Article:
One of the first things you’ll learn when talking about domain driven design is: use a language that both you and your customer understands. In order to get all requirements or the system design onto paper, you need to understand each other. Do you see where I’m getting at? We need to step back to the basics, to things that was important even before computers and software projects; we need to be able to talk to each other so that everyone understands!
Previously this week I asked something a bit weird on twitter as you can see in the image below.
At a glance, this might be a very weird question. Why would you explain something that is so far away from their reality? Someone responded and said that they would just not do it because they would probably be killed for knowing too much.
Technology is amazing and as a Software Engineer with a burning heart for programming I tend to try (almost) everything new that arrives to the market but not everyone do and this is very important not to forget. Since not everyone is so used to technology, we need to work on the way that we communicate with each other. A couple of years back I built a website that had to do with cars and the people that wanted the website had no idea how the process of building a website looked. So I had to use analogies they understood, I had to talk in car terms.
Therefore it’s very important to actually step back and find a common ground between you and your customer. Otherwise it will be near to impossible to deliver high quality; you’ll never get the right requirements!
As I said in the start of this there’s not one or even 5 things that will ensure you deliver high quality, you need to work on all different aspects. Here are some concrete suggestions (that might seem obvious):
- Find a common ground between you and your customer so that you speak the same language
- Design the architecture in a way that you could talk about objects and structure in the application which the customer understands
- Use the right person for the right job!
- Write lots of documentation before, during and after the delivery
- Have small iterations in the beginning where you continuously deliver parts of the system for reviewing
- Do code reviews, swap people around and let everyone review everyone
- Don’t be afraid to ask your customer questions if you don’t understand
- Don’t be afraid to ask you colleges for help if you’re stuck!
- Don’t get used to putting work off by writing TODO’s in the code
- Take a couple of seconds to write a comment about a method or a complex code block
- Remember that we’re all human, everyone can make mistakes; help each other out and solve them together
- Stay on top of new/old technology and use what is best for the project/customer. If a newer framework or tool means more job, maybe it’s the wrong tooling for this job; even if you want to play with the latest toys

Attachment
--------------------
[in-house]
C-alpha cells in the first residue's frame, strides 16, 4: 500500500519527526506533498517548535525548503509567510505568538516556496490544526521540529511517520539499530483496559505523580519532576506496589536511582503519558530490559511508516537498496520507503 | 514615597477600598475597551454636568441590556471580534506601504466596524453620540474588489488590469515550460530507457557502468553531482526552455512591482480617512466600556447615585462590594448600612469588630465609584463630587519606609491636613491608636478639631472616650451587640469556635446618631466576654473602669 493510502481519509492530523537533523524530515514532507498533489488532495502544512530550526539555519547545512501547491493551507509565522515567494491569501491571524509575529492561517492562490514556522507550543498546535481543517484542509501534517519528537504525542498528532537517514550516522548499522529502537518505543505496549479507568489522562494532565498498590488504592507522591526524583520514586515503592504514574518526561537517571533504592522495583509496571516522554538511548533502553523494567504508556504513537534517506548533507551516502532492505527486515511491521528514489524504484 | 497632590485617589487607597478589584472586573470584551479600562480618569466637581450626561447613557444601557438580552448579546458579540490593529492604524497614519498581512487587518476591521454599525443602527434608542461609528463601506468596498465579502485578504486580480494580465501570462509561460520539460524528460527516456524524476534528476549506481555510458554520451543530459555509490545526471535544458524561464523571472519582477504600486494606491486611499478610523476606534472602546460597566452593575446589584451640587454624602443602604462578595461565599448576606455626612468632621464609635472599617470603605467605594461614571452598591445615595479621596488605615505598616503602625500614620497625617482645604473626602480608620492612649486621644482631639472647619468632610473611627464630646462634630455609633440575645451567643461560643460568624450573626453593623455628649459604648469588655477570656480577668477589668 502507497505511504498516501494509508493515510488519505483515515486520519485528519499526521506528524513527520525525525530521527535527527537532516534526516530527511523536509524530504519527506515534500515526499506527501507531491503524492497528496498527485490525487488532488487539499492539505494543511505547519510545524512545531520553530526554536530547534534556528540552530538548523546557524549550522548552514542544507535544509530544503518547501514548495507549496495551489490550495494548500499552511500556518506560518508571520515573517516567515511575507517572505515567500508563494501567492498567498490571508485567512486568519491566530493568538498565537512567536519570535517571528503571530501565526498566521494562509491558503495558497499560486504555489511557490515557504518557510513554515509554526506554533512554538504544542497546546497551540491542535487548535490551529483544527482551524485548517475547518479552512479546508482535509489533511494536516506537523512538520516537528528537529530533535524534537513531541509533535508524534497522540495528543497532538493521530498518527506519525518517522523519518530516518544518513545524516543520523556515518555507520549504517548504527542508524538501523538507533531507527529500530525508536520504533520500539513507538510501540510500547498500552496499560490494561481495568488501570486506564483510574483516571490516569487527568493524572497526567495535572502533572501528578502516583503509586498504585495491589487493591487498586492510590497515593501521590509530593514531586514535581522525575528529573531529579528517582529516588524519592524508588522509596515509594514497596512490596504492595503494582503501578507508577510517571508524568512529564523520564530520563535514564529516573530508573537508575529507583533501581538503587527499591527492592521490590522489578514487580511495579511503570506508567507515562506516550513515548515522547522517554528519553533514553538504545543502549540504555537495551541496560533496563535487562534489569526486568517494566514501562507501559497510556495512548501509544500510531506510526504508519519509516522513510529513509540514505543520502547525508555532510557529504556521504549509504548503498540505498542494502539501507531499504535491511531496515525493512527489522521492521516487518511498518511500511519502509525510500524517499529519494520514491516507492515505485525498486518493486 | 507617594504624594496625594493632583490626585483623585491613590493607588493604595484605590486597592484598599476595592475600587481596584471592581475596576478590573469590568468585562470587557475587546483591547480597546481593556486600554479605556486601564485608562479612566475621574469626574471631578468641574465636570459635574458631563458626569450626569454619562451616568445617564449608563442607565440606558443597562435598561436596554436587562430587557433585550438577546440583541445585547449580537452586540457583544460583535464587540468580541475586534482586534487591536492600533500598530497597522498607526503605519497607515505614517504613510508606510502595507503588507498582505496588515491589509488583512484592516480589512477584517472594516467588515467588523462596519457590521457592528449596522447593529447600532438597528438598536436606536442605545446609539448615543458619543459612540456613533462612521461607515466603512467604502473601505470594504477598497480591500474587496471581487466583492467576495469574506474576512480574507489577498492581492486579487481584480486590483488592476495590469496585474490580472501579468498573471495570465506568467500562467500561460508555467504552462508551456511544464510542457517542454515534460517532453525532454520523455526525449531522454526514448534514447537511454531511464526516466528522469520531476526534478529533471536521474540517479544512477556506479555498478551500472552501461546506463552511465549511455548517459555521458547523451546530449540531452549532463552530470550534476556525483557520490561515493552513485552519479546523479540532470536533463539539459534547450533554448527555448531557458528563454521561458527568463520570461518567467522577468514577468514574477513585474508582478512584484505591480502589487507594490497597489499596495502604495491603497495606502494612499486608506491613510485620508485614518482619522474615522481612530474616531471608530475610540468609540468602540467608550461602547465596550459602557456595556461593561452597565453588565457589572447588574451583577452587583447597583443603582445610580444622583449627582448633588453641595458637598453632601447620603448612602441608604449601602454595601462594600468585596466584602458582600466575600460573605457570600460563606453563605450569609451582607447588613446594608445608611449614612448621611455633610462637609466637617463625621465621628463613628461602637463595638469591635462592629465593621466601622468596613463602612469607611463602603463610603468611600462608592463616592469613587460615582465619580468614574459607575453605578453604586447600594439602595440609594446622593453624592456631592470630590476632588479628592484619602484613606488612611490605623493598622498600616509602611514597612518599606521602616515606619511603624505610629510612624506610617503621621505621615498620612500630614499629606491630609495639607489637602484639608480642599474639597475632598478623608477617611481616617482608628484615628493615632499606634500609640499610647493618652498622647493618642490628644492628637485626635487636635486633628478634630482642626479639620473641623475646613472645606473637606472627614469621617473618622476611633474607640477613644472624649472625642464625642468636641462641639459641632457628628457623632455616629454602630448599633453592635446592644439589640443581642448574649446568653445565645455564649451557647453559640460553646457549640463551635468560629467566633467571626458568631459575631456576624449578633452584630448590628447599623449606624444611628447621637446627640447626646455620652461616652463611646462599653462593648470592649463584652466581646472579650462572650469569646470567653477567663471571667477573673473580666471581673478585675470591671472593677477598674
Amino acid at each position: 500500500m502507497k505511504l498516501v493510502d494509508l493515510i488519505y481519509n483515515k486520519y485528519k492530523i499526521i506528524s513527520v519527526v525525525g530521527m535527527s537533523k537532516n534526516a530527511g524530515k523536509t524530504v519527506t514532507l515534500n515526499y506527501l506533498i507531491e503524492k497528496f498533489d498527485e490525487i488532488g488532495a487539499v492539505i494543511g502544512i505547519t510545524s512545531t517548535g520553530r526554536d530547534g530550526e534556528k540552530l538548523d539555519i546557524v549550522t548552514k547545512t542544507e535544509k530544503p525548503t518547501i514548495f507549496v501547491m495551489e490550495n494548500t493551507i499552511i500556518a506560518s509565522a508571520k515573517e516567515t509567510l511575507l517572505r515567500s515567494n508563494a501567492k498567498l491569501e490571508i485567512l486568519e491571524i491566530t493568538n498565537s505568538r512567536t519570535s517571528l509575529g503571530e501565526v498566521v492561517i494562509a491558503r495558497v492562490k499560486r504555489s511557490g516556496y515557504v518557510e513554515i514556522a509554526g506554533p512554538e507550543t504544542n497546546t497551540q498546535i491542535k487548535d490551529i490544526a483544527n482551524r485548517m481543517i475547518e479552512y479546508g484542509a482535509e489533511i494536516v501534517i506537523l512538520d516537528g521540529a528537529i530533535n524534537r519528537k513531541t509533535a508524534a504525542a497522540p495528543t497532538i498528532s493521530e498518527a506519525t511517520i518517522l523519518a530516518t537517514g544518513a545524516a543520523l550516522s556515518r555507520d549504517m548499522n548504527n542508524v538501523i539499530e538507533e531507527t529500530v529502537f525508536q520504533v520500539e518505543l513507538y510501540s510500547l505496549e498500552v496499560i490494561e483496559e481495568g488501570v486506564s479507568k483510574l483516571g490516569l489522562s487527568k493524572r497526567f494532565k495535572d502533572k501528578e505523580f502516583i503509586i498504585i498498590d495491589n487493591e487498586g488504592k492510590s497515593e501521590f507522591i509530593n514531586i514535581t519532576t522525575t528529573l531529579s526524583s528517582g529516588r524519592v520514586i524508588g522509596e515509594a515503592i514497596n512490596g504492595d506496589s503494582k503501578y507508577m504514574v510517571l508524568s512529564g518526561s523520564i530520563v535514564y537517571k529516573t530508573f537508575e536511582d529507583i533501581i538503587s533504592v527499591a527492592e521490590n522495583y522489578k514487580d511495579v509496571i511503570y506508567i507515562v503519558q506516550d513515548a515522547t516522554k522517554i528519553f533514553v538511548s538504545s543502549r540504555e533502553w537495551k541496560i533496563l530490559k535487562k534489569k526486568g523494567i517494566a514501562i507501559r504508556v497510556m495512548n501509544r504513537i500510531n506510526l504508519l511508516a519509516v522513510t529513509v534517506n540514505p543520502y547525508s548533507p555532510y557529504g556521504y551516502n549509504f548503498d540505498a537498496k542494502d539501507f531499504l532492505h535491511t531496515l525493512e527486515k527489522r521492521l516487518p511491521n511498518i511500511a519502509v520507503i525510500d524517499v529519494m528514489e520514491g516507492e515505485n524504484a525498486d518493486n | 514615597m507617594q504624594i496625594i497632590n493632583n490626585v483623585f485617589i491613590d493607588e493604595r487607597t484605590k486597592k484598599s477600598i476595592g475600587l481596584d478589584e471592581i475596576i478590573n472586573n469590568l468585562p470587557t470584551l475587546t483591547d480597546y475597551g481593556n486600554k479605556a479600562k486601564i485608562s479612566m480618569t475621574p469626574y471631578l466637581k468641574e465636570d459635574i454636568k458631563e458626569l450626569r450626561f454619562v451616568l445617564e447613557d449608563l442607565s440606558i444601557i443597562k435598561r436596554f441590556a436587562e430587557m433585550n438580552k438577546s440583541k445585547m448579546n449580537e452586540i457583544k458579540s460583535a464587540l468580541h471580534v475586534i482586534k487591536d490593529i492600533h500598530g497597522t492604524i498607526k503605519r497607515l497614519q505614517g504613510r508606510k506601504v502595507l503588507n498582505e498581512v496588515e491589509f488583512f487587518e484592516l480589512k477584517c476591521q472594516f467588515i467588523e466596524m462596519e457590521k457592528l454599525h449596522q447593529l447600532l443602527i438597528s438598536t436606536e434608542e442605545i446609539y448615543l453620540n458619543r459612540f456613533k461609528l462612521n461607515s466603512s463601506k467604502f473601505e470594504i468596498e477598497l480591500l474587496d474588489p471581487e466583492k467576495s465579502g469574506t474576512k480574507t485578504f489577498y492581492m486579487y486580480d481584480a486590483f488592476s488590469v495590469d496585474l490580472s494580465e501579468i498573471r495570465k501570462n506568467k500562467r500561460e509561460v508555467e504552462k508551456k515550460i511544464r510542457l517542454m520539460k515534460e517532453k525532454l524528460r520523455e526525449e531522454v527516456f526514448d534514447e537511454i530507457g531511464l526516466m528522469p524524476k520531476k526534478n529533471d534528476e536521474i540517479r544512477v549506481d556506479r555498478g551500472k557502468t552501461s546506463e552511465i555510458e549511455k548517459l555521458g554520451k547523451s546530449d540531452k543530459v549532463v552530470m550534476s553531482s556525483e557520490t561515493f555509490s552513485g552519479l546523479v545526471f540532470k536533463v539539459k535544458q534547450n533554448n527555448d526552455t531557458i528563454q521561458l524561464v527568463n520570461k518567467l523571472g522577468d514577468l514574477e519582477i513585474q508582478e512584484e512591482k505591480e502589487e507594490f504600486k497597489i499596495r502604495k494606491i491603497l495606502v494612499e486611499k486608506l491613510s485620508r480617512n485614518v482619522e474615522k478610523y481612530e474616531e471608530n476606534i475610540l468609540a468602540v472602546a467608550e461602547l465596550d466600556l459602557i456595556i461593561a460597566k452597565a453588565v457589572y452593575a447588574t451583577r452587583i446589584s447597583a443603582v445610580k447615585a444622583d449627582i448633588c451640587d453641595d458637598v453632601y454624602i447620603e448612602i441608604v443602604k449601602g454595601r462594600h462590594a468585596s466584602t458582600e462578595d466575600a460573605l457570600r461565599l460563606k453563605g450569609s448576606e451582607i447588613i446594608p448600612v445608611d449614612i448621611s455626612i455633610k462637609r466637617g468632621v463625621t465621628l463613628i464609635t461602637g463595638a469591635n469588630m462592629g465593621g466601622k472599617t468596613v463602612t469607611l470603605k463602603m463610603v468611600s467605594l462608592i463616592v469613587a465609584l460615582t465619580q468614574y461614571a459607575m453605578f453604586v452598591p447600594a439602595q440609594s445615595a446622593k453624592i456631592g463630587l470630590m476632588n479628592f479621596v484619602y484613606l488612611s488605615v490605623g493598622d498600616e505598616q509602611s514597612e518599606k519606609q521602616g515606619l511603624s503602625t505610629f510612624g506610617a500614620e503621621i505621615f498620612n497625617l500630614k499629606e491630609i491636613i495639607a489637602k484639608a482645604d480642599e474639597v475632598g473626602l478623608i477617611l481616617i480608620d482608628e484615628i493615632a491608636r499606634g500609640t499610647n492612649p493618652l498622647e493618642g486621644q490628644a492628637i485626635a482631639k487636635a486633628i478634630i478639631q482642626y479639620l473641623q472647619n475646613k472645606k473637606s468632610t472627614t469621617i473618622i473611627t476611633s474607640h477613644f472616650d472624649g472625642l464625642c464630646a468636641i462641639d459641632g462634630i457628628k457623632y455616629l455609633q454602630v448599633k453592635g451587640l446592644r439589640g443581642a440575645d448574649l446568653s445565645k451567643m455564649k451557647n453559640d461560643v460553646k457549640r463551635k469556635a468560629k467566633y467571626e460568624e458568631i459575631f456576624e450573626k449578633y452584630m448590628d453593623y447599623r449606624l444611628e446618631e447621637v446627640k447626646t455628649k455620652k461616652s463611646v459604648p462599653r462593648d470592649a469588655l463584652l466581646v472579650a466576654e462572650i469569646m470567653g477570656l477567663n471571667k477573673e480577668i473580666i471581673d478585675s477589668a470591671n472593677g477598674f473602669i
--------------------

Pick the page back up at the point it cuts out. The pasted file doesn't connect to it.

This list can go on and on, frankly there have been books heavier than my laptop written about each point in the list.
What’s your pro tip to increase quality in the code, project and customer communication?
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Do you get a lot of ideas when you go to bed, that you forget in the morning?
I sure do and I know that this is very common. The reason that I’ve got explained to me is that because when we go to bed, we relax our entire body & mind. When doing so we also start reflecting upon the day or even week that has passed so far; subconsciously.
At least for me, seconds before I actually fall asleep (last thing that I can remember) I get the best ideas but often I lack things around me to get these thoughts on permanent record.
As I live, love and work with code this is where most of my ideas orbit. But occasionally I get other ideas as well, things like where I want to travel, what I want to see and what kind of changes I like to do in our home.
Last year, I attended NDC (Norwegian Developer Conference) and I somehow got to join the speaker/staff cruise. At this party, I met a lot of very interesting people and one of them gave me a very good insight into how he captures the moment; he always has a pen and some paper in his pocket. On these papers he writes all kinds of interesting ideas, suggestions and anything else that you can imagine.
As I hate “analog” writing, I didn’t really like the idea of carrying pen and paper with me everywhere, but the idea was great; I just had to find something that worked for me. I’m still in the process of finding exactly what works best for me!
Finding the right tools
There is something that is always by my side, everywhere I go and it would be awesome if this accessory could have an easy way to log thoughts on. Of course, I would want to be able to access these thoughts anywhere, even if I drop the accessory.